They get bailed out by the government, by each other, or by some combination of the two, because they're pretty much one and the same.
They get all of the rewards but none of the risk and little, if any, accountability.
So yeah, it's pretty great to see the tables get turned for a change.
But you know they won't stand for it.
This is America. Only the elites are allowed to game the system. Not the poors. Not the peasants.
No, that can't be allowed.
So now they're all rushing to stop the bleeding and ensure that this kind of thing never happens again.
Two of the largest brokerages in the country, TD Ameritrade and Charles Schwab, took the ultra-unusual step of restricting trades of GameStop along with other stocks that the Reddit retail investors were targeting. Schwab, which owns TD Ameritrade but lets it operate independently, also changed its margin requirements to limit the amount investors could borrow.
Wells Fargo has banned its advisers from making stock recommendations on the stocks in question.
Even Robinhood, the trading platform that enabled many of these trades, has blocked new purchases of GameStop, and AMC and is only allowing stockholders to sell.
Nasdaq CEO Adena Friedman told CNBC Thursday her firm actively monitors social media chatter and will halt stock trading if the content it sees matches with “unusual activity in stocks.”
And William Galvin, Massachusetts’ secretary of the commonwealth, told Barron’s that these "unsophisticated investors" — many of whom made life-changing gains while hosing Wall Street billionaires — needed to be stopped for their own good.
In fact, Galvin says the New York Stock Exchange should take the drastic step of halting trading in GameStop stock for 30 days so it can “cool down.”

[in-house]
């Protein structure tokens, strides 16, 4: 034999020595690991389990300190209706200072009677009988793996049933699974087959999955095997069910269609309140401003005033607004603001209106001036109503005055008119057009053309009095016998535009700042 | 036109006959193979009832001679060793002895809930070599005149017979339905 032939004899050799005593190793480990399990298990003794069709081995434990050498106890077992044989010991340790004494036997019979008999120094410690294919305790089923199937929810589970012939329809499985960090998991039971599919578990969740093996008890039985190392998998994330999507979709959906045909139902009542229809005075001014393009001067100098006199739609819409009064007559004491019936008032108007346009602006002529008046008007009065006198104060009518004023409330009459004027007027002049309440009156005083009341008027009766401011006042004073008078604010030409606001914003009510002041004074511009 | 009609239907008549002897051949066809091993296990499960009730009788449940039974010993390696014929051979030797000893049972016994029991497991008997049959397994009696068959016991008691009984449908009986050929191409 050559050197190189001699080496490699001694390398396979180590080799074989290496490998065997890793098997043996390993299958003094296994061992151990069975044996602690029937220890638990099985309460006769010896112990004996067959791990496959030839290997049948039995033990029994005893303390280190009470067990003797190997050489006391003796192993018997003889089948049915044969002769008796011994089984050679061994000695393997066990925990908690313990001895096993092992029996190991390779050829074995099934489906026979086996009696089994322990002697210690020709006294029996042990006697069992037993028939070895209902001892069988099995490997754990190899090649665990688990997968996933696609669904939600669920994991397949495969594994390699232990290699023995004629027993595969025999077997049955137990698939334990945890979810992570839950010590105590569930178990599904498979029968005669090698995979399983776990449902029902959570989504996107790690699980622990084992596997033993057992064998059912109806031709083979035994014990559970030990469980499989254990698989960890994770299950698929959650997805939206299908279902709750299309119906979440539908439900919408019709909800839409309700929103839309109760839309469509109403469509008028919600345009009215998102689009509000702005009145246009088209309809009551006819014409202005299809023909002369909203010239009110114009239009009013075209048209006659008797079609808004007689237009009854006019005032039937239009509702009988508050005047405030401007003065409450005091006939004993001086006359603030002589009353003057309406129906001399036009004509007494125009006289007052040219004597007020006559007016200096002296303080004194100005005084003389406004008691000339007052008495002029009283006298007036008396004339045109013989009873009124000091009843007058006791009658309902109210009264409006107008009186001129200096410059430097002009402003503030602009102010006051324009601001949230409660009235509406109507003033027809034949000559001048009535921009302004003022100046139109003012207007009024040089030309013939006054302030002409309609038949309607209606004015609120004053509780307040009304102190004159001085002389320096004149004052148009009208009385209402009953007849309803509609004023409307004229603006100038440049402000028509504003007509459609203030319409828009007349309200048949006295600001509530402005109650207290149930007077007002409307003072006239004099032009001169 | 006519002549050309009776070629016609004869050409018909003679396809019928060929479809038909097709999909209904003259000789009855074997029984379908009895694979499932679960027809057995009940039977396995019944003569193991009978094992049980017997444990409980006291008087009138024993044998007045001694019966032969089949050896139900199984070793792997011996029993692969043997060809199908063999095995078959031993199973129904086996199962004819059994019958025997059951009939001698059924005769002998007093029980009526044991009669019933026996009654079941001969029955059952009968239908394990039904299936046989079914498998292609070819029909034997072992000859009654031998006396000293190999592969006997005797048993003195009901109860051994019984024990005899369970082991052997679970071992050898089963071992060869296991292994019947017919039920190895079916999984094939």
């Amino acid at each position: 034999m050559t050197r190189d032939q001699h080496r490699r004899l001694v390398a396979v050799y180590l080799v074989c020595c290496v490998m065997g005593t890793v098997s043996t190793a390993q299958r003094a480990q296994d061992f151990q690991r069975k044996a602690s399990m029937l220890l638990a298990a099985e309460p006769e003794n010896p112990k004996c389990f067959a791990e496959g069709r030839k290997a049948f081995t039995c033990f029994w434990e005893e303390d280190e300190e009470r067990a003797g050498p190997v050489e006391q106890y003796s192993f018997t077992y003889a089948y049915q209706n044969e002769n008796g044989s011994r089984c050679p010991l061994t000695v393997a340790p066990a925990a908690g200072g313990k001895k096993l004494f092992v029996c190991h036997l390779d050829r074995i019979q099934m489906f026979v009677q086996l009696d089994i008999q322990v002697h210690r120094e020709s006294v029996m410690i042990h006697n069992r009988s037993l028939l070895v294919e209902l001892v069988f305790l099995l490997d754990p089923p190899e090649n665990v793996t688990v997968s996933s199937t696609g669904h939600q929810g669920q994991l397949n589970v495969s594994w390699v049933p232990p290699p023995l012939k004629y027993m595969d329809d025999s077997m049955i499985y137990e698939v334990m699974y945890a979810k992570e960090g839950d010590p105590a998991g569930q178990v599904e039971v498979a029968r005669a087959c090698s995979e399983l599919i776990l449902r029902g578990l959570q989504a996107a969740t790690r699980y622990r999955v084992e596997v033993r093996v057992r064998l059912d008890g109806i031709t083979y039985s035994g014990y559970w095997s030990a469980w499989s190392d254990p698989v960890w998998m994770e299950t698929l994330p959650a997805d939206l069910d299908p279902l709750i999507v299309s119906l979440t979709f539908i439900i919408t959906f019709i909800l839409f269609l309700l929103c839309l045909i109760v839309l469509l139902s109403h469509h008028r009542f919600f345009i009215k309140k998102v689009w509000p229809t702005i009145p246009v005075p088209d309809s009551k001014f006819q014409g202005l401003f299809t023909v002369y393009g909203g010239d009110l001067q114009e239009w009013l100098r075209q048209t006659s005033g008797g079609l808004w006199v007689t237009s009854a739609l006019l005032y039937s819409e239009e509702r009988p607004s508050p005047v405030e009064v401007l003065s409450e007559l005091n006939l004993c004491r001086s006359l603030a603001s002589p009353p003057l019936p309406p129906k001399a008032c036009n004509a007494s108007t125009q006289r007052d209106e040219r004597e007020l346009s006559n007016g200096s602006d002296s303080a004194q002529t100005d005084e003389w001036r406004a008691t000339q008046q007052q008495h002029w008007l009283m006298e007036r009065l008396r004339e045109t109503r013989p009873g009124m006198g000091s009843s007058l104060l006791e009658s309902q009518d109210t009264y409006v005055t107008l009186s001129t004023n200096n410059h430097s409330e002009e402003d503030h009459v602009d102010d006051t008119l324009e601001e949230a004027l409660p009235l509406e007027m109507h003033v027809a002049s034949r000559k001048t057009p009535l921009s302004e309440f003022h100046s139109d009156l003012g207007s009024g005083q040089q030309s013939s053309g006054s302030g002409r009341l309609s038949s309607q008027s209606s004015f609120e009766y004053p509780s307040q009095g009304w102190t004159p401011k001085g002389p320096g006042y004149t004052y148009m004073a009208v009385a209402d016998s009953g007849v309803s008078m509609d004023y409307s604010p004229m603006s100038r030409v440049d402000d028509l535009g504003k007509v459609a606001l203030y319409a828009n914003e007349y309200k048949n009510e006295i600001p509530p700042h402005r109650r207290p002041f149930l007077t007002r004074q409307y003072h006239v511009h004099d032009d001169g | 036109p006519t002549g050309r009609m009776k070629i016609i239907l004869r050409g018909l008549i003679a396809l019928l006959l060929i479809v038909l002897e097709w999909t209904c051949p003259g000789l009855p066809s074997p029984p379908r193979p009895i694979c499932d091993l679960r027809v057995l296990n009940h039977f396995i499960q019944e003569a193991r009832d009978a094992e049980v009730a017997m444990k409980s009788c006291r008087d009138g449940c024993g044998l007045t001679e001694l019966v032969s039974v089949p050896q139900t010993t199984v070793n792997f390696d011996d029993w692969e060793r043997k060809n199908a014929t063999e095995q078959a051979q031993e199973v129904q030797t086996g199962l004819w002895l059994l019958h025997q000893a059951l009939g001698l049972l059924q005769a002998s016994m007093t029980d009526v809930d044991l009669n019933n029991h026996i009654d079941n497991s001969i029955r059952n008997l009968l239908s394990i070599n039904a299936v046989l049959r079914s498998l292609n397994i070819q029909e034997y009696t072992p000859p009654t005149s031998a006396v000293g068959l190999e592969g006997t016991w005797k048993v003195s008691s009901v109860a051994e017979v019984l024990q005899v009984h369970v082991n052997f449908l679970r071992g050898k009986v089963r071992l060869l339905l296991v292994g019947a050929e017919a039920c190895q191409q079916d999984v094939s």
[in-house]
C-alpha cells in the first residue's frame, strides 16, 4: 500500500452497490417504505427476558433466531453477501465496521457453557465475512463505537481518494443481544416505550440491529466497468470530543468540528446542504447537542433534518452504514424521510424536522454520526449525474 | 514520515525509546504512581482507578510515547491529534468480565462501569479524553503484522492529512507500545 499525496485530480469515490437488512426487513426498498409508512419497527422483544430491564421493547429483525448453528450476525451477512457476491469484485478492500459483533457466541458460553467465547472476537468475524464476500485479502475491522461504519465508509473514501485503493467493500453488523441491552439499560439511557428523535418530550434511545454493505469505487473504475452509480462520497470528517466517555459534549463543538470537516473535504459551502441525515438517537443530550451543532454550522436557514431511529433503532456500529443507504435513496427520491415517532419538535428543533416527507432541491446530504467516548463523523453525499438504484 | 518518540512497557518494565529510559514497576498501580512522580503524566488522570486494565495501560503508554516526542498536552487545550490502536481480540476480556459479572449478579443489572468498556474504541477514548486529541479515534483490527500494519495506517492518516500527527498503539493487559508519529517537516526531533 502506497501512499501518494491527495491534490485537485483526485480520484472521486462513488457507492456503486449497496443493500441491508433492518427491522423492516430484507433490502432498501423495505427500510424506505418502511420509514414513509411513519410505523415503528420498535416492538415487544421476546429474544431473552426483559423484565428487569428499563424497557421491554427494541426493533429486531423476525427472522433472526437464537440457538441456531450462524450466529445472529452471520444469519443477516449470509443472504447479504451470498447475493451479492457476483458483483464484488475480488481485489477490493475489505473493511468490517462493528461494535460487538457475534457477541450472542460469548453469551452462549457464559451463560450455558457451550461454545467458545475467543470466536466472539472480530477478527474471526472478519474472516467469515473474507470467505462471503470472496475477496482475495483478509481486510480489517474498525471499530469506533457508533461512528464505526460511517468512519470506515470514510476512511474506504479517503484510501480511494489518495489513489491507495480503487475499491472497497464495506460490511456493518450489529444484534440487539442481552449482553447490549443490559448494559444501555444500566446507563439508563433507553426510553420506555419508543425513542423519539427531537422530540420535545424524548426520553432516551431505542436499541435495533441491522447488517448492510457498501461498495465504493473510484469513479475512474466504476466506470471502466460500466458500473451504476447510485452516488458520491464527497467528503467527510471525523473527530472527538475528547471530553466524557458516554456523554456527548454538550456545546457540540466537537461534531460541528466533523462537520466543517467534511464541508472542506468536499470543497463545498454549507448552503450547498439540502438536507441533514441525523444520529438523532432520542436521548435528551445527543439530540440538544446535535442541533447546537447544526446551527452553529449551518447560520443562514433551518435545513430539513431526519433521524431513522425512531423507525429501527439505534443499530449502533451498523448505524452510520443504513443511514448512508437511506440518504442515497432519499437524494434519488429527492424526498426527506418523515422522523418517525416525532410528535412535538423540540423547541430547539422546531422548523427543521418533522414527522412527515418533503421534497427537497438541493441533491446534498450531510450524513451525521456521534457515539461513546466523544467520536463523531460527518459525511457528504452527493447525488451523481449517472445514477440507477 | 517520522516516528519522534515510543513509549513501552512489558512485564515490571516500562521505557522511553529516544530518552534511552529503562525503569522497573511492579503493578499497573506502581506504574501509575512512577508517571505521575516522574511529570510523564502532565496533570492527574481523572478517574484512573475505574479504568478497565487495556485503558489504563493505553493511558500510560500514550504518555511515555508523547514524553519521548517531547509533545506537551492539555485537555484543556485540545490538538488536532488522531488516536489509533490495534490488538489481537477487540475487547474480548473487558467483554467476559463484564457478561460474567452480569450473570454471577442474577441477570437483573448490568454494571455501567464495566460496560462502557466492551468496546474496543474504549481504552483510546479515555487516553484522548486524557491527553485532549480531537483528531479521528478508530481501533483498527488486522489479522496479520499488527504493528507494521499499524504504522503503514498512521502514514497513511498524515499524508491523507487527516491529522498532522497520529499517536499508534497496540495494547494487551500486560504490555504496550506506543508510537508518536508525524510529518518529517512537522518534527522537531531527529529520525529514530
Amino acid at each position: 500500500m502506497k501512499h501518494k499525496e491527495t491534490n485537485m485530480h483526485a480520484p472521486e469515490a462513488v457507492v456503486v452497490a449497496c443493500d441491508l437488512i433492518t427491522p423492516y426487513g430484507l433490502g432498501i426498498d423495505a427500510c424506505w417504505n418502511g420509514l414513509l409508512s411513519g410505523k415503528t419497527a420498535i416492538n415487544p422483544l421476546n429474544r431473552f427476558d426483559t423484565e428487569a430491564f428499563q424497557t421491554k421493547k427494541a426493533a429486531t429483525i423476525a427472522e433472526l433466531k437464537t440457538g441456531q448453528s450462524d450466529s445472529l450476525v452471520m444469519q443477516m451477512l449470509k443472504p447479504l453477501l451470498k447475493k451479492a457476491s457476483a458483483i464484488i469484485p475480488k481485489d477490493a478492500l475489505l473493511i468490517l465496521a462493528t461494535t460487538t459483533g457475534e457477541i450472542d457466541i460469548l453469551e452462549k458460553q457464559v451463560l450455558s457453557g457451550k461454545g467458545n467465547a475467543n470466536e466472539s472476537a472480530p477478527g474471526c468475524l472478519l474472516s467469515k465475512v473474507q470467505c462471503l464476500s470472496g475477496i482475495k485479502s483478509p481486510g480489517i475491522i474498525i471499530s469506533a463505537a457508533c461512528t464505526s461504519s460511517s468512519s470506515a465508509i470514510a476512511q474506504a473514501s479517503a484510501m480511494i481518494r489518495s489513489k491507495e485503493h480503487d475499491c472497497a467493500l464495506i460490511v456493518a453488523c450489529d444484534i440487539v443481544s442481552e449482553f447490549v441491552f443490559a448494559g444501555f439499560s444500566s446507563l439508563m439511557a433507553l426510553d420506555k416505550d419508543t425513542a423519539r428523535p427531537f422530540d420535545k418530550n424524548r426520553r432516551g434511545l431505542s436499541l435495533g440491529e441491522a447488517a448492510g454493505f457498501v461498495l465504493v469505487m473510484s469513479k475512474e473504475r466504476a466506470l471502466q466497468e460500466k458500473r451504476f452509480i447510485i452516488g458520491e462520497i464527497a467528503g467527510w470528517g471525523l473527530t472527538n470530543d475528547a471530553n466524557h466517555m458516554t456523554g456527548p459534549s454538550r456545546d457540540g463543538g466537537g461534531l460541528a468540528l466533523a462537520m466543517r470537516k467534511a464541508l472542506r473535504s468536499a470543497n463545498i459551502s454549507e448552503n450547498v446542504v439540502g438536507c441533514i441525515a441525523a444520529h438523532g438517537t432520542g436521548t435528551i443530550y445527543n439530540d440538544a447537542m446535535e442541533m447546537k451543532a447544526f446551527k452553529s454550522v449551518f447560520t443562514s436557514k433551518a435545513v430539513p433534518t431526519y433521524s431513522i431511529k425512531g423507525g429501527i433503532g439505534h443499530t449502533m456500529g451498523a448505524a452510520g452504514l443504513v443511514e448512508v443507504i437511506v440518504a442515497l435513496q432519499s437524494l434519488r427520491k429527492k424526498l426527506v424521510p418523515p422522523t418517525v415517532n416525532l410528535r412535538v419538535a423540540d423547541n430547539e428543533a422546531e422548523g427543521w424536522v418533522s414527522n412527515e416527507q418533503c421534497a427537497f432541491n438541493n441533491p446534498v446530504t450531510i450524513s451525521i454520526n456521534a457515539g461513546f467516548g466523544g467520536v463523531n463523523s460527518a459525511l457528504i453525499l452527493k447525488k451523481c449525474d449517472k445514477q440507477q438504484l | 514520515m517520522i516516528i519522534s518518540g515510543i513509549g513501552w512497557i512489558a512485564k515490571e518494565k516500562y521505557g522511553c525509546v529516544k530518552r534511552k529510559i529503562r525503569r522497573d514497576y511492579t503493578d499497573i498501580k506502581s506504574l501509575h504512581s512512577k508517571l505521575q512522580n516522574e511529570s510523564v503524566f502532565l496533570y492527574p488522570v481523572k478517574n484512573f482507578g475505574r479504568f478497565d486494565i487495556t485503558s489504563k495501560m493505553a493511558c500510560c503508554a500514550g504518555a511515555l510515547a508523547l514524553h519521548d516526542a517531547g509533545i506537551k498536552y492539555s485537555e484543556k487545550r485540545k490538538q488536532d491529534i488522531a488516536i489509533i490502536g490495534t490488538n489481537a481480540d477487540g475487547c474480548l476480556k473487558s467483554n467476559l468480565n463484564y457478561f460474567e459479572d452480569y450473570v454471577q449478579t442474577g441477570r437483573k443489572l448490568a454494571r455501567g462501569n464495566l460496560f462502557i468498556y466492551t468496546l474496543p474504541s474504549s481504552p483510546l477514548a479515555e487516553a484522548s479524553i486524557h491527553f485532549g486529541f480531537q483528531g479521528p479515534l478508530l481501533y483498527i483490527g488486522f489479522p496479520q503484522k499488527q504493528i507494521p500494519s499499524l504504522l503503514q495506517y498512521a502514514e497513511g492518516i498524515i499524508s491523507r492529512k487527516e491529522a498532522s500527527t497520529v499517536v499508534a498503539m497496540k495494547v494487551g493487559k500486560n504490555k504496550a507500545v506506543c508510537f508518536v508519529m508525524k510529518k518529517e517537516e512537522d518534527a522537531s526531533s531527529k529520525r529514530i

“I really think at this point it calls upon the regulators, in this case, the New York Stock Exchange, to consider simply suspending it for a month and stop trading it,” Galvin says. “These small and unsophisticated investors are probably going to get hurt by this.”
It's even gotten out to the Biden administration, which is "monitoring the situation," White House press secretary Jen Psaki said.
Meanwhile, Citadel LLC and Point72 Asset Management have rushed in with $2.75 billion to bail out Melvin Capital Management — a firm that was heavy into GameStop shorts and has since lost 30% of the $12.5 billion it started the year with.
Melvin is run by Gabe Plotkin, who last year bought a $32 million mansion in Miami, the $12 million house next door, and a "large chunk" of the Charlotte Hornets in 2019. And Point72 is run by Steve Cohen, who ran SAC Capital, which was shut down after pleading guilty to insider trading and paying a $1.8 billion fine.
So the message here is clear: "We burn you. You don't burn us."
Jason Simpkins is Assistant Managing Editor of the Outsider Club and Investment Director of Wall Street's Proving Ground, a financial advisory focused on security companies and defense contractors. For more on Jason, check out his editor's page.